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Mobile and Wearable Device Features that Matter in Promoting Physical Activity.

  • Author(s): Wang, Julie B
  • Cataldo, Janine K
  • Ayala, Guadalupe X
  • Natarajan, Loki
  • Cadmus-Bertram, Lisa A
  • White, Martha M
  • Madanat, Hala
  • Nichols, Jeanne F
  • Pierce, John P
  • et al.
Abstract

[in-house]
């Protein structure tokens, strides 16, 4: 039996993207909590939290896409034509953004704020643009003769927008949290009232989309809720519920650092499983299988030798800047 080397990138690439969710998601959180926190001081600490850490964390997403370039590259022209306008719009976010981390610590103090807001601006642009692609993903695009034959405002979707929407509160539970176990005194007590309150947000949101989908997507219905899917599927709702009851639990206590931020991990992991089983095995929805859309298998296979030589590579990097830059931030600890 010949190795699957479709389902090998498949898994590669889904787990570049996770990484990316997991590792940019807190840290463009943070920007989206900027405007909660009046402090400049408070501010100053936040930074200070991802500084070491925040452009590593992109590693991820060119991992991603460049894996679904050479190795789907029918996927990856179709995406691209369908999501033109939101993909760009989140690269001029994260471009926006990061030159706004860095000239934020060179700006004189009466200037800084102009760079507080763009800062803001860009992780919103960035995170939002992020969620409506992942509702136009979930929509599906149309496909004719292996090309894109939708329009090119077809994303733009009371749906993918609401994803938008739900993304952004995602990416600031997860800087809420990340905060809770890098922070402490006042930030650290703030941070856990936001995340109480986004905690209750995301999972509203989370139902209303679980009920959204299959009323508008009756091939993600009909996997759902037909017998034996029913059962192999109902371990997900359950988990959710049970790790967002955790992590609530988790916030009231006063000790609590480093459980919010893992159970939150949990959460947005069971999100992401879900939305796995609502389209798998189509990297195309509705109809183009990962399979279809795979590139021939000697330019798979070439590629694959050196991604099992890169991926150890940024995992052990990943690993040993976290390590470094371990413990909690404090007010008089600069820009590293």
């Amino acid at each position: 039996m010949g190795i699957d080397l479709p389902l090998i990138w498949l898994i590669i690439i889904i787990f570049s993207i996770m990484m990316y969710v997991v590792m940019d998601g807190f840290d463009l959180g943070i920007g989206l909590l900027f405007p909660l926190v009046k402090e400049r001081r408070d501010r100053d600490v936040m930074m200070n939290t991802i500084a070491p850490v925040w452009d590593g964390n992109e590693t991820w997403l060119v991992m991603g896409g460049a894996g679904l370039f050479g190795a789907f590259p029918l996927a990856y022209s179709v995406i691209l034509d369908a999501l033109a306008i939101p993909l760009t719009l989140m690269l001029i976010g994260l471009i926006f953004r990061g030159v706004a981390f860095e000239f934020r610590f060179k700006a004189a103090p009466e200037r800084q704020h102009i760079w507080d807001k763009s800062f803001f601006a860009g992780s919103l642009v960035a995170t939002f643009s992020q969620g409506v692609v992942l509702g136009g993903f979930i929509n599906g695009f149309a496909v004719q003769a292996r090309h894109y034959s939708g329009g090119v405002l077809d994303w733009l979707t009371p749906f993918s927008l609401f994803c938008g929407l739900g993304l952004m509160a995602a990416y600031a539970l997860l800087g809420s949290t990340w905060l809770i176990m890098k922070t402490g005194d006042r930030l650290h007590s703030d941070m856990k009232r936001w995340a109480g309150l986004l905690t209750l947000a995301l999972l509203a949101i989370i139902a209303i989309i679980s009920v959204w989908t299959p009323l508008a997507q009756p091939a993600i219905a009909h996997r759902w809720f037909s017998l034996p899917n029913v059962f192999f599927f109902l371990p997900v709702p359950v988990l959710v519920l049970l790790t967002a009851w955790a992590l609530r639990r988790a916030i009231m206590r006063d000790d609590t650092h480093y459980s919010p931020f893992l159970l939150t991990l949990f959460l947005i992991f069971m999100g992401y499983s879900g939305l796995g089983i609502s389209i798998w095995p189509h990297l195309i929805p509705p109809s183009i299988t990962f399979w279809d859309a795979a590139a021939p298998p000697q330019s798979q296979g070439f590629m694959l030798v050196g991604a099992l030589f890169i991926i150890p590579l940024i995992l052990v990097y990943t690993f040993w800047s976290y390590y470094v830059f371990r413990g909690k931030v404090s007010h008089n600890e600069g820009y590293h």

BACKGROUND:As wearable sensors/devices become increasingly popular to promote physical activity (PA), research is needed to examine how and which components of these devices people use to increase their PA levels. AIMS:(1) To assess usability and level of engagement with the Fitbit One and daily SMS-based prompts in a 6-week PA intervention, and (2) to examine whether use/ level of engagement with specific intervention components were associated with PA change. METHODS:Data were analyzed from a randomized controlled trial that compared (1) a wearable sensor/ device (Fitbit One) plus SMS-based PA prompts, and (2) Fitbit One only, among overweight/ obese adults (N = 67). We calculated average scores from Likert-type response items that assessed usability and level of engagement with device features (e.g., tracker, website, mobile app, and SMS-based prompts), and assessed whether such factors were associated with change in steps/day (using Actigraph GT3X+). RESULTS:Participants reported the Fitbit One was easy to use and the tracker helped to be more active. Those who used the Fitbit mobile app (36%) vs. those who did not (64%) had an increase in steps at 6-week follow-up, even after adjusting for previous web/app use: +545 steps/ day (SE = 265) vs. -28 steps/ day (SE = 242) (p = .04). CONCLUSIONS:Level of engagement with the Fitbit One, particularly the mobile app, was associated with increased steps. Mobile apps can instantly display summaries of PA performance and could optimize self-regulation to activate change. More research is needed to determine whether such modalities might be cost-effective in future intervention research and practice.

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